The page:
Toggl achieves both Steps 1 and 2 nicely in their hero section:
There’s a lot packed in here, but without any scrolling, this hero manages to let us know the why (for more efficient time spent at work), and who (anyone at work… you plus 5 million friends) and the what (time tracking software).
The staffing agency Aquent also does a nice job of laying out their UVP and benefits for their proprietary course software and training programs:
The headline will draw in any HR employee with the promise of an even more trained and productive marketing team. It’s clear that opting in to added training will lead to sharper skills, more sophisticated marketing tactics, and a more well-rounded team.
Your process is part of your secret sauce. It’s how the sausage is made… it’s your unique perspective on the work, in other words. And while you don’t need a ton of detail here, it’s great to break down the big steps you’ll walk clients through so they know what to expect from you (and what makes you great).
See how the agency weCreate walks offers clients reassurance that they’ll be in good hands from start to finish.
And here’s my process. I want my prospective clients to understand that when they work with me, they get waaaaaay more than just new website copy. The strategy, data deep dive, and customer research are integrated into my process as part of my own differentiation from other website copywriters.
The best way to demonstrate your reliability and skill is to have others say it for you, and in many different ways. Bonus points if your proof echoes back what your reader is already thinking when they’re looking at your page.
There’s a ton of ways to show social proof. To name a few:
I love how the project management ClickUp leads with a written testimonial that directs you to a more in-depth case study.
Not only that, but the quote chosen tells us how their tool is indispensable, useful, and beneficial to teams, putting to rest the fears and concerns a reader may be feeling about whether or not it’s worth the investment.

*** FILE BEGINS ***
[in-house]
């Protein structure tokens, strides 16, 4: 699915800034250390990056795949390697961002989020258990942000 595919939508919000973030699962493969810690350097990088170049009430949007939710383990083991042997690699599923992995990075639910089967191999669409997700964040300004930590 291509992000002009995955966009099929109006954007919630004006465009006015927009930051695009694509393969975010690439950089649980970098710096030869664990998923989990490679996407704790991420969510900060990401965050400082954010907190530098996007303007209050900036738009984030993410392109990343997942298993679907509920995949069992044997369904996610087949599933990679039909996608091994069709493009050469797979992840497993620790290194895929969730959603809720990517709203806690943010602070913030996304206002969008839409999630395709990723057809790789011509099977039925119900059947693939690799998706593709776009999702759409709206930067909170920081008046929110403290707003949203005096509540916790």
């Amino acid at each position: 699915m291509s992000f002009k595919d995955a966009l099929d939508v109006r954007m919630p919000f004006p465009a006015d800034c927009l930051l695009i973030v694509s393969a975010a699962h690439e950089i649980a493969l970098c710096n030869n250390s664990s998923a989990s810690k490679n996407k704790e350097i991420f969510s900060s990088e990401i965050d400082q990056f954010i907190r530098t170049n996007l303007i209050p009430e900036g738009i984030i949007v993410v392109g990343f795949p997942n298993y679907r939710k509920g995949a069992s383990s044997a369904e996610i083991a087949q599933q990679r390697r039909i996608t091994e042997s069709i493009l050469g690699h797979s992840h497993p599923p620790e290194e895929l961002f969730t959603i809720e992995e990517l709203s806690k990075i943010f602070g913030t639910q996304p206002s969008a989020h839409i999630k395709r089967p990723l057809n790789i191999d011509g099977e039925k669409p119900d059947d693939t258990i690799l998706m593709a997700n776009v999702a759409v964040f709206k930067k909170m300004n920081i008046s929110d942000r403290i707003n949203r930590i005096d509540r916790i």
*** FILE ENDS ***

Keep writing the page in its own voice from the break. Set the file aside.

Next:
The offer or call to action you include on your service page needs to be carefully chosen to drive action… but also deliver the results you’re looking for.
What is it that you want your prospective reader to do next once they’re interested?
Here are some common approaches that prioritize selling the service:
Note that this last one is harder to achieve directly from your service page. Unless you sell something that’s both extremely high value and high urgency, most services are priced high enough that a prospect will want added reassurance (and perhaps some personalization) before agreeing to check out.
Here are some CTAs that help you build leads to then nurture to a sale:
As long as you have a plan in place to nurture these leads so that they’re ready to buy, lead capture can be a great next step and CTA.
Whatever CTA you choose, make sure to carefully consider your goals, your sales funnel, and your customers when choosing your CTA.
Finally, in many cases your service page is evergreen, meaning that it lives permanently on your website vs. being a temporary page to promote a launch or promotion. If that’s the case, take some time to optimize your page for search engines. Choose a header 1 (H1) that uses your main keyword phrase, and pay attention to on-page optimization.
That will increase the chances that your page will attract new users and readers who are looking for an amazing service provider like you!